OM3 vs OM4 Multimode Fiber: What’s the difference?

OM3 and OM4 multimode fibers are commonly employed in local area networks (LANs), particularly for connecting backbone cabling between telecommunications rooms and in data centers for linking main networking and storage area network (SAN) switches. While these fiber types share similarities, they are distinct and can be confusing to users. Let’s clarify the differences.

What are OM3 and OM4 Fiber?

OM3 and OM4 are types of laser-optimized multi-mode fibers (LOMMF) tailored to support fast networks, including speeds of 10, 40, and 100 Gbps. They possess an identical fiber core size of 50/125. Additionally, both OM3 and OM4 are designed to work seamlessly with 850-nm VCSELS (vertical-cavity surface-emitting lasers).

OM3 vs OM4, What are the Differences?

OM3 vs OM4 Bandwidth

A significant contrast between OM3 and OM4 multimode cables lies in their modal bandwidth. OM4 boasts a notably higher modal bandwidth of 4700 MHz·km, surpassing OM3’s 2000 MHz·km. Modal bandwidth indicates a fiber’s capacity to transmit information across a specific distance. In practical terms, OM4 fiber can convey more data within the same distance compared to OM3 fiber. Modal bandwidth is influenced by modal dispersion in fiber cables. The elevated bandwidth offered by OM4 results in reduced modal dispersion, enabling longer cable links with lower losses or attenuation.

OM3 vs OM4 bandwidth

OM3 vs OM4 Speed

The OM3 fiber specification highlights its primary purpose of supporting a transmission speed of 10 Gb/s. However, it is also capable of accommodating speeds of 40 Gb/s and 100 Gb/s. Building upon the foundation of OM3, OM4 fiber takes a step forward and is notably employed for 10G, 40G, and 100G Ethernet connections.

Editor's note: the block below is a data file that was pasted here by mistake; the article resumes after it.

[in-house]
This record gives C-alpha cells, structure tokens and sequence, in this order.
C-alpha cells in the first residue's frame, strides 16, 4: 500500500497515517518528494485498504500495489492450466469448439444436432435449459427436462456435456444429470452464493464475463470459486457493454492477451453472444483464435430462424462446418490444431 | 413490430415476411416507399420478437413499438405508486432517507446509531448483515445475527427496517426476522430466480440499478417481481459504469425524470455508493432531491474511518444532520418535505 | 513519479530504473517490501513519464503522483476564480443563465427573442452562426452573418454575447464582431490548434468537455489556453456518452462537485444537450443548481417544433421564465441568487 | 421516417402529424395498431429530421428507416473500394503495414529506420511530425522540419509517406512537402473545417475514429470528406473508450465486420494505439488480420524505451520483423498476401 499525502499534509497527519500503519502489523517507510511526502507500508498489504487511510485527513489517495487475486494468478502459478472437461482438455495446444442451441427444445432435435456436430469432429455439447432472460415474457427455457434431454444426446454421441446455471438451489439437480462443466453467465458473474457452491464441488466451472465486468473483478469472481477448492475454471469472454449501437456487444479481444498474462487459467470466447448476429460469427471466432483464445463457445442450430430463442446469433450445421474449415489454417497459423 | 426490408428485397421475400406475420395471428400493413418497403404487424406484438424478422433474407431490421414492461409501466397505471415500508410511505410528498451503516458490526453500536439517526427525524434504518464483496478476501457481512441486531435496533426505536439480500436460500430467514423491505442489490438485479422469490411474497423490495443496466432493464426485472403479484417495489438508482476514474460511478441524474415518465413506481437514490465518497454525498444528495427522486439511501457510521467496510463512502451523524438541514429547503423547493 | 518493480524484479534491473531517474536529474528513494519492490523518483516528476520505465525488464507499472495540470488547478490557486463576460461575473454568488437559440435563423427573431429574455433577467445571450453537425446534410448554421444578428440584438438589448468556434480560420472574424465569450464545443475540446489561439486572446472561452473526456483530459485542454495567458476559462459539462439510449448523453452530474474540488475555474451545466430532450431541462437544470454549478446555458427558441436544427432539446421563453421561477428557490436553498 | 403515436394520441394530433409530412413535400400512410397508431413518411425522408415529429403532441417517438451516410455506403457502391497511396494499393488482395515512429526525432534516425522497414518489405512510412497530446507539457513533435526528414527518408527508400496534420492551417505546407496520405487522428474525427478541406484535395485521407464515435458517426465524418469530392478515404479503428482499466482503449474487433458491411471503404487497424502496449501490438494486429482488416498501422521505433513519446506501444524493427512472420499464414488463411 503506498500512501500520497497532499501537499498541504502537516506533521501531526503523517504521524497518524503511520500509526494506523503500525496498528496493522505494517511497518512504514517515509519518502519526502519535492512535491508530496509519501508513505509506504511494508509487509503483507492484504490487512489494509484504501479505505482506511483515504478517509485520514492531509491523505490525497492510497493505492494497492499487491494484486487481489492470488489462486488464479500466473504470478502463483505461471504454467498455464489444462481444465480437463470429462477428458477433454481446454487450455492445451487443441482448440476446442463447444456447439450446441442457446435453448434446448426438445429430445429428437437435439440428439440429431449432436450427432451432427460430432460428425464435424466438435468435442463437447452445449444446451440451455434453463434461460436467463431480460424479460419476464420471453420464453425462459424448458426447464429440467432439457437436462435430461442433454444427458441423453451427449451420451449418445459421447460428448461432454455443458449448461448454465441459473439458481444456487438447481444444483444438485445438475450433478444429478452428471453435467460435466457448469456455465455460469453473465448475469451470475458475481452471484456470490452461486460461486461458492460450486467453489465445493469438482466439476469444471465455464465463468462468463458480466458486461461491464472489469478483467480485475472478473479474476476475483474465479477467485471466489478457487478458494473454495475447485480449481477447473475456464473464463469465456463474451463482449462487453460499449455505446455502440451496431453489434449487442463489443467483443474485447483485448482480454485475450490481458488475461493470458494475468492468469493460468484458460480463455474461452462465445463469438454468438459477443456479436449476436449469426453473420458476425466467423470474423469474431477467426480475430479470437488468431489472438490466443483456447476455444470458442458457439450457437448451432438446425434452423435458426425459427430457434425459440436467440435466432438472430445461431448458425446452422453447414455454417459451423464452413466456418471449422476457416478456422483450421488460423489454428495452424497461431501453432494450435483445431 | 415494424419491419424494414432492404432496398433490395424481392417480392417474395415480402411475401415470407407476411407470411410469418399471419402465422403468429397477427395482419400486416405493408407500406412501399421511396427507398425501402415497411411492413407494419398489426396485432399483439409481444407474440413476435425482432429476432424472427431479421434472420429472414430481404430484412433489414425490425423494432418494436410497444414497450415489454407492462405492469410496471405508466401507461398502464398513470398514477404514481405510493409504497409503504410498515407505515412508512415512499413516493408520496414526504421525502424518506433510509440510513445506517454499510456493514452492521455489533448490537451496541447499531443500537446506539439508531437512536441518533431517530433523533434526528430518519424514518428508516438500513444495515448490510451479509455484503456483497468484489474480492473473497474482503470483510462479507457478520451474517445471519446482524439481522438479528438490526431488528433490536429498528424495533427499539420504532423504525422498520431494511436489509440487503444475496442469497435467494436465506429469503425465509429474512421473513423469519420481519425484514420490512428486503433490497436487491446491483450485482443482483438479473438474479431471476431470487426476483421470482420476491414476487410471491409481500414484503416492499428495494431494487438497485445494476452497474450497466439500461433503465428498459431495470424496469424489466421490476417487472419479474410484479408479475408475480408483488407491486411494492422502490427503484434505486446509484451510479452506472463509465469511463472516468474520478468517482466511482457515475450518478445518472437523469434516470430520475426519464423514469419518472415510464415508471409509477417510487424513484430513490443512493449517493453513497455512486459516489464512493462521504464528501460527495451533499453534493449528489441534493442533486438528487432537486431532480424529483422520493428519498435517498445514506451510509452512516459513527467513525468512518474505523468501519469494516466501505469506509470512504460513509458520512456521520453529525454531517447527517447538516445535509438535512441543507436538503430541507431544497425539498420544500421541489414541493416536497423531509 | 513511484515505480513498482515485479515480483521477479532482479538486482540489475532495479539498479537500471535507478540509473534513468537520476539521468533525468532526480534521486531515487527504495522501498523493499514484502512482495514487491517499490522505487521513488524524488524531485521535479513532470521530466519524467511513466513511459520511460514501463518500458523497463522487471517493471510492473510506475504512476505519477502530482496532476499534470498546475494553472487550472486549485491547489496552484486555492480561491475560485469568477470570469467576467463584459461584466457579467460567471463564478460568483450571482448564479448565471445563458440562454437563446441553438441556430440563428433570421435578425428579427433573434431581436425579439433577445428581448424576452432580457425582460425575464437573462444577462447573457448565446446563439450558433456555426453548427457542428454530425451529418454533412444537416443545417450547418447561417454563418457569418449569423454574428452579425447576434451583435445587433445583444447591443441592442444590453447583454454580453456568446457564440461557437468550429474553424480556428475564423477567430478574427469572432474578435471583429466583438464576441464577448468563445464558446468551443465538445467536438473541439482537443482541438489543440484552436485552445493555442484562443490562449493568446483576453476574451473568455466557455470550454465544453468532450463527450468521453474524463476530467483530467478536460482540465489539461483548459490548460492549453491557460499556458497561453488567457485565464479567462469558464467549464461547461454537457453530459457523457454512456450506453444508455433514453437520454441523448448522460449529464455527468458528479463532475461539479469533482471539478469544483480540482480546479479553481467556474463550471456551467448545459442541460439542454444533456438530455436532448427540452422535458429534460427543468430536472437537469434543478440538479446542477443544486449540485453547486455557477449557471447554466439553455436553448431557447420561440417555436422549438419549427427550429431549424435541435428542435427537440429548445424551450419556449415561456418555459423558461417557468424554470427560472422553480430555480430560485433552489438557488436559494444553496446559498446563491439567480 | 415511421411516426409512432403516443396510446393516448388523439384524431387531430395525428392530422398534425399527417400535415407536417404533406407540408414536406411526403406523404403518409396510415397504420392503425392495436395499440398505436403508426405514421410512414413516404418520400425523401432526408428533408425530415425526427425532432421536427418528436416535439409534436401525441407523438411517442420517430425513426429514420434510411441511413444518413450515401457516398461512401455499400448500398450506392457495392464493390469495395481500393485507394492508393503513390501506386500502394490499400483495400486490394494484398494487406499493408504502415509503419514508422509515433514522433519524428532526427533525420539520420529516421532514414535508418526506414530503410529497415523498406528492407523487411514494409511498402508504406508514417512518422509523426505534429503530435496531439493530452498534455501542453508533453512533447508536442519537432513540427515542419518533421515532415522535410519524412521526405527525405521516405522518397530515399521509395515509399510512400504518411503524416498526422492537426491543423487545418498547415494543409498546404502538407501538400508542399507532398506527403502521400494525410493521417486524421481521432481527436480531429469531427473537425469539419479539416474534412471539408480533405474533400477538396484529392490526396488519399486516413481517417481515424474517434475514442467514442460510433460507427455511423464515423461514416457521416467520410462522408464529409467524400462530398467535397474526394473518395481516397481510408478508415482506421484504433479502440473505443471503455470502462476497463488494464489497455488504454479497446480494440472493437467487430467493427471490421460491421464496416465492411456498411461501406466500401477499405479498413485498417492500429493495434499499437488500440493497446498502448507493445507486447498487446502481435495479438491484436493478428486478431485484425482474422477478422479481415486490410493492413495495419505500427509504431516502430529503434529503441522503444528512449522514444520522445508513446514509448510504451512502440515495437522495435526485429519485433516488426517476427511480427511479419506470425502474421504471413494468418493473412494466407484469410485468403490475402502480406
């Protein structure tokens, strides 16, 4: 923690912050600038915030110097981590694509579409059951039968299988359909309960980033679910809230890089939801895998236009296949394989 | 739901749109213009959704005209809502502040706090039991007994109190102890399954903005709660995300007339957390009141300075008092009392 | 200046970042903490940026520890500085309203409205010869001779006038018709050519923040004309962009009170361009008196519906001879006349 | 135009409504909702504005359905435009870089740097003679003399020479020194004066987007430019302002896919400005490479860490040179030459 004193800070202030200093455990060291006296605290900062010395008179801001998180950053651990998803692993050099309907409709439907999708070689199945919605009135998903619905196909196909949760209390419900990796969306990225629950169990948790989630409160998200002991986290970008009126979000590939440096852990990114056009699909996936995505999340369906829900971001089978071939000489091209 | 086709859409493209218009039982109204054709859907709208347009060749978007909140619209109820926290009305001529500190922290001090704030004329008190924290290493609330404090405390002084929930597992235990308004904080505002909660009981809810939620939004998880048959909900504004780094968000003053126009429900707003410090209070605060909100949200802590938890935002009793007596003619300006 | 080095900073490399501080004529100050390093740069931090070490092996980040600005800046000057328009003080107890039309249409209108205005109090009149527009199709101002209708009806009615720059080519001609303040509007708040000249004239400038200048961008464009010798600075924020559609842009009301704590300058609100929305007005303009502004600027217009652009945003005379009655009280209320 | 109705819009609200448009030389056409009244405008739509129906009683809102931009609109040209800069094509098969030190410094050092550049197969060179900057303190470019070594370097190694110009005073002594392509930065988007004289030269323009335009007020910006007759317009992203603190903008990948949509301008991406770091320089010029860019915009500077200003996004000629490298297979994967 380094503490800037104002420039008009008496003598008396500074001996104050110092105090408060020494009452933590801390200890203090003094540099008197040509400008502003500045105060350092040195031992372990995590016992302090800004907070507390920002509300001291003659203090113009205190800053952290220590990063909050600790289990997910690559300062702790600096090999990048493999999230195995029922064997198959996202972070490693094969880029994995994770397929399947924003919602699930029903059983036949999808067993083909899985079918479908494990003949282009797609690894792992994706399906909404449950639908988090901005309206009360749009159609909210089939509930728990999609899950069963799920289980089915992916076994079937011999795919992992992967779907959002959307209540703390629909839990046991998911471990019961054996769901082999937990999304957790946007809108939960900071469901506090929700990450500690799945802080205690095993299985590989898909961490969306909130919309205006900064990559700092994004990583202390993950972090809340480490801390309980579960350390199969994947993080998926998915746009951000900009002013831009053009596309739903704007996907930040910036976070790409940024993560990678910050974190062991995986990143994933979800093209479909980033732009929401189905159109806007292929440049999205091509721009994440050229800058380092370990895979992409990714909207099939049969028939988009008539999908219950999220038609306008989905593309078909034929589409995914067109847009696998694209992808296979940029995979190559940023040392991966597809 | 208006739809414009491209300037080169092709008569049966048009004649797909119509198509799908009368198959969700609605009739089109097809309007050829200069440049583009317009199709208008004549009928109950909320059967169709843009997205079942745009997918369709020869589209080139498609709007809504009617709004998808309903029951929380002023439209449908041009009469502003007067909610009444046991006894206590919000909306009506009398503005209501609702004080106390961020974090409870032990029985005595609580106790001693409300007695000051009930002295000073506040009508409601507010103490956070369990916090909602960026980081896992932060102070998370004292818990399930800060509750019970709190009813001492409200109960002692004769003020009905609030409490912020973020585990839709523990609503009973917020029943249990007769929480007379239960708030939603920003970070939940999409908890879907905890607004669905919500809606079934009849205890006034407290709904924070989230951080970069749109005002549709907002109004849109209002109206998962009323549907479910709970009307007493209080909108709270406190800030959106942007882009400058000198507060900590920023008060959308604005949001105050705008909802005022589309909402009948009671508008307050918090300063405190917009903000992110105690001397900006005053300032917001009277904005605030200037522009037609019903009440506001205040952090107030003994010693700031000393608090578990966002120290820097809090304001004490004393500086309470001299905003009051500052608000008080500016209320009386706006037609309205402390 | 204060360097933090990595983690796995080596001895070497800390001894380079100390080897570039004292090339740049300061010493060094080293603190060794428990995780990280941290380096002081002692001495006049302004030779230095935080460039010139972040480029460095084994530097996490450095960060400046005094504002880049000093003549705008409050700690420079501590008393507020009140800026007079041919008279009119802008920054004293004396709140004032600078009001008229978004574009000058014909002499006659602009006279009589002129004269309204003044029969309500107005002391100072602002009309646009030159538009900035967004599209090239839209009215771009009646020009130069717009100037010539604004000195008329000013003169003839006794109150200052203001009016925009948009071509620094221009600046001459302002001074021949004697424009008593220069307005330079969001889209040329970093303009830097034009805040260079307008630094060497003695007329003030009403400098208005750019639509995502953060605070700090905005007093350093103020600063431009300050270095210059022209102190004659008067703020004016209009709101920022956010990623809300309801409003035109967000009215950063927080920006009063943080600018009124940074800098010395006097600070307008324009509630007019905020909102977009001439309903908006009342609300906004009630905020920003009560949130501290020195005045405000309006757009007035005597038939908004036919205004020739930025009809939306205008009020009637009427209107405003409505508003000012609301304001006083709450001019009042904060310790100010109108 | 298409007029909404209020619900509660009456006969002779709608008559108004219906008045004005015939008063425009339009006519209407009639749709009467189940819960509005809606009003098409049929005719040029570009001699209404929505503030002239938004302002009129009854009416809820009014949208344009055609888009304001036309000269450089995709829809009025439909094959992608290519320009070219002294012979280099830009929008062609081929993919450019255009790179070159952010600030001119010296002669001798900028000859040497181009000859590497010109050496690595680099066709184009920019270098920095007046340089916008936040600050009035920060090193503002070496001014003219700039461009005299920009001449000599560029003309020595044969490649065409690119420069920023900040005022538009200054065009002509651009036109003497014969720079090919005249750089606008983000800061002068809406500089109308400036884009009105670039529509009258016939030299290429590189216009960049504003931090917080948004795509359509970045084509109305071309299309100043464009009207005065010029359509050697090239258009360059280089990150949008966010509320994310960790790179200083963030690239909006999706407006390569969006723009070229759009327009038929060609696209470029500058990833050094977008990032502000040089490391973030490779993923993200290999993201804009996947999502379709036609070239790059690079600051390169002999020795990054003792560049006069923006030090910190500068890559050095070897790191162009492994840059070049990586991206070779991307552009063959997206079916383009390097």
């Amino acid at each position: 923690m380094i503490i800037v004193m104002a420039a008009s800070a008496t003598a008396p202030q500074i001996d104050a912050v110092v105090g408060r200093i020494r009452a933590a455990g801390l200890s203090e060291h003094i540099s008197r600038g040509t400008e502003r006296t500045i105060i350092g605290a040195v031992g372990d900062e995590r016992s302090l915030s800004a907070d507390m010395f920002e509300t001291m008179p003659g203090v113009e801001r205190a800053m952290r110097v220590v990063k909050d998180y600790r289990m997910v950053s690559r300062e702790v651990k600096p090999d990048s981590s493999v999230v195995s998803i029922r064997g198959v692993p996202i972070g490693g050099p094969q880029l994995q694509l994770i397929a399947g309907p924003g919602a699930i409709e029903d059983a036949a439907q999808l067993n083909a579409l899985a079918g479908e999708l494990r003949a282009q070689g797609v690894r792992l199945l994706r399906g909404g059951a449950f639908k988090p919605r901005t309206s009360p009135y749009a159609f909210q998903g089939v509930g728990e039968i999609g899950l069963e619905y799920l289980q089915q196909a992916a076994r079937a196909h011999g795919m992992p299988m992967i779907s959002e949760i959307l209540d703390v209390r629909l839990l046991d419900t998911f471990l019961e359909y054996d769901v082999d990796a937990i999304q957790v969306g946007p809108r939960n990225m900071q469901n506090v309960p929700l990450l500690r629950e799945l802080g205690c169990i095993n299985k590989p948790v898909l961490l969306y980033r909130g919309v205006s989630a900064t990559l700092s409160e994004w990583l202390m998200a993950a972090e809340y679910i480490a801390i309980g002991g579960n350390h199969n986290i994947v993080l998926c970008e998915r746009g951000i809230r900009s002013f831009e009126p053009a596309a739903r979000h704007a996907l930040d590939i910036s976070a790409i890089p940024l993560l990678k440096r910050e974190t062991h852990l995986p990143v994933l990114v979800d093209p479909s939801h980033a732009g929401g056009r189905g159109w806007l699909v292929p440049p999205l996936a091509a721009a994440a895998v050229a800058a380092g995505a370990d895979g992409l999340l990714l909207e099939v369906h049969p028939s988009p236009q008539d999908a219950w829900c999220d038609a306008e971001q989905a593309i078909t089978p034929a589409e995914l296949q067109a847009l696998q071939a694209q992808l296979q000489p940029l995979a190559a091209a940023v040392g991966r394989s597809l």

Both OM3 and OM4 fibers can handle speeds of 40 Gb/s and 100 Gb/s, but this requires specific configurations. When equipped with 8/12-fiber MTP/MPO connectors, they can facilitate 40 Gb/s connections. Similarly, with 24-fiber MTP/MPO connectors, they become suitable for 100 Gb/s connections. In the case of 40G interfaces, they involve 4 separate 10G channels, each utilizing 4 fibers for transmission in both directions. For 100G interfaces, the setup involves 10 separate 10G channels, utilizing 10 fibers in each direction.

OM3 vs OM4 Attenuation

Attenuation refers to the reduction in the strength of an optical signal as it traverses passive elements like fibers, cable splices, and connectors. In terms of attenuation, OM4 outperforms OM3. Specifically, when measured at the wavelength of 850nm, the maximum attenuation for OM3 is 3.5 dB/km, while for OM4, it is even lower at 3.0 dB/km. This signifies that OM4 exhibits a reduced loss of signal strength over distance when compared to OM3.

OM3 vs OM4 Distance

The distance over which OM3 and OM4 fiber cables transmit signals varies depending on their application in Gigabit, 10GbE, 40GbE, and 100GbE setups. You can find the maximum transmission distances of OM3 and OM4 under different speeds in the figure below.

OM3 vs OM4 distance